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Understanding consent in medical negligence claims

Consent is a fundamental legal and ethical principle. As a patient, you have the right to be involved in options about your treatment and care and to make informed decisions.

The process of going through medical treatment is naturally daunting. It can be tough to navigate yourself through such an experience. That is why it is up to the medical professionals to guide and support you as much as possible. Unfortunately, this is not always the case and sometimes medical professionals make errors when providing medical treatment, care, or procedures.

A very big part of medical treatment is consent.

Consent in medical treatments

Consent is a fundamental legal and ethical principle. As a patient, you have the right to be involved in options about your treatment and care and to make informed decisions.

The exchange of information between a doctor and a patient is essential for medical decision making. When a patient’s concerns are not listened to or if they are not given the information they need, it can cause serious problems. A patient needs time and support in order to understand what could potentially happen to them.

Informed consent is the act of agreeing to allow something to happen, or to do something, with a full understanding of all the relevant details, including risks, and available alternatives.

Practitioners must be satisfied that they have a patient’s full consent, or consent from other valid authority, before providing treatment or care. When a medical practitioner fails to obtain adequate informed consent, it could have serious consequences for both the patient and the practitioner. When a medical practitioner acts without consent, they open themselves to the possibility of a complaint to the Medical Council, a medical negligence claim, or even criminal charges and losing their medical licence.

The Health Service Executive (HSE)’s national consent policy defines consent as ‘the giving of permission or agreement for an intervention, receipt or use of a service, or participation in research following a process of communication about the proposed intervention’. Obtaining informed consent is a fundamental principle of medical law.

The Medical Council’s Guide to Professional Conduct and Ethics for Registered Medical Professionals specifically references the need to obtain consent before any medical investigation, examination, or treatment. Treatment includes medicines. This Medical Council guidance is especially relevant when prescribing high-risk medication. Patients should be informed of all the risks and side effects of every medication. This consent process should be carefully documented in the medical record of the patient.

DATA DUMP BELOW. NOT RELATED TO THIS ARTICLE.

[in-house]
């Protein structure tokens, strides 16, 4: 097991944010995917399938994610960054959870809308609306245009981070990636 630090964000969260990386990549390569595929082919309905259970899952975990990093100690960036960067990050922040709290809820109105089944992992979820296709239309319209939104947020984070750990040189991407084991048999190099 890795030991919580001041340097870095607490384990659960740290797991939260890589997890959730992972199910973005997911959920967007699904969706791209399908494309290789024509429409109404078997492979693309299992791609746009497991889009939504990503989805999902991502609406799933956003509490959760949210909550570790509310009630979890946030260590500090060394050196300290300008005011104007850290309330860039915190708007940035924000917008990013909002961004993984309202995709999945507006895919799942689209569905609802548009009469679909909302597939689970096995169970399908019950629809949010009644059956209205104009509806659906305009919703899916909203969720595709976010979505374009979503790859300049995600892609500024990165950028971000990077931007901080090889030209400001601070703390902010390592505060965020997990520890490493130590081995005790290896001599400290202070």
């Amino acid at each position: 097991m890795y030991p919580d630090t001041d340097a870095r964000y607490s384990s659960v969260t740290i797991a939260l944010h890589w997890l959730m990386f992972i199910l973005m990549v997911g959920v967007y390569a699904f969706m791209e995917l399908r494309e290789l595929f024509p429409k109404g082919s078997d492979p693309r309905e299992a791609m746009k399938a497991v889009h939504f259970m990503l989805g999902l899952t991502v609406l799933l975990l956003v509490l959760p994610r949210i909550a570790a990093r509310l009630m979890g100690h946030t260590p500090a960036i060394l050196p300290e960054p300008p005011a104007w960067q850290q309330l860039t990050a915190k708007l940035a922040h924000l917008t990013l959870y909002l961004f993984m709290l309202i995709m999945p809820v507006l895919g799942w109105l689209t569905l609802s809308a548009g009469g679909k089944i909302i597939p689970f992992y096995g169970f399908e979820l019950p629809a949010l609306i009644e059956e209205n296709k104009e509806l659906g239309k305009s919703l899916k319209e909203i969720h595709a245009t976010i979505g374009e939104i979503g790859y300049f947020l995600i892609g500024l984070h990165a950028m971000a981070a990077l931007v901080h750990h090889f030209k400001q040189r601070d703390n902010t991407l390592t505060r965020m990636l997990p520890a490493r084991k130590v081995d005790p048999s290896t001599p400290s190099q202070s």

There are three components to consent:

Adequate information: The patient must be given enough information to make a choice. Without the correct information any consent given is not valid.

Capacity: The patient must have the capacity to understand and make the decision in question. If a patient does not have the capacity to understand and/or make the decision, then their legal guardian or next of kin must give their informed consent.

Voluntary: The patient must be able to give their consent freely and without coercion.


Proving consent negligence

The basis for medical negligence is whether the medical practitioner has acted in accordance with the law.

In a medical negligence case involving consent negligence, the burden of proof rests on the plaintiff and their legal representative. To prove negligence, it must be shown that the healthcare provider failed to obtain proper consent, or that the patient did not fully understand the risks, benefits, or alternatives to the treatment, and that this lack of informed consent resulted in harm.

Your solicitor will order an independent medical expert review. This third party will analyse your case, medical records, and actions of the practitioner to show if medical professional was in fact negligent. They will either confirm or deny that, in their medical opinion, injury or illness could have been avoided.

Consent form negligence

Here is a closer look at some potential problems related to consent form negligence.

– The consent form did not identify the complication that the patient ended up experiencing.

– The patient was pressured to sign, or if they signed at a time when their mental competence was compromised—due to an illness, intoxication, or the effects of medication.

– The complication that occurred was much more common than the consent form suggested.

– The practitioner’s explanations of the potential complications were different from what was on the consent form.

This can occur when the consent form downplays the chances of a certain complication— for example, the complication is known to occur 25 percent of the time during a given procedure, but the consent form states that it occurs only 1 percent of the time. As a result of this, the patient could argue that they would not have undergone the procedure had they known of the full risk involved.

If you believe that you have suffered because of medical negligence, either by way of an injury or the worsening or deterioration of a pre-existing condition, you may wish to discuss making a medical negligence claim.

To find out more, contact us and tell us about your case.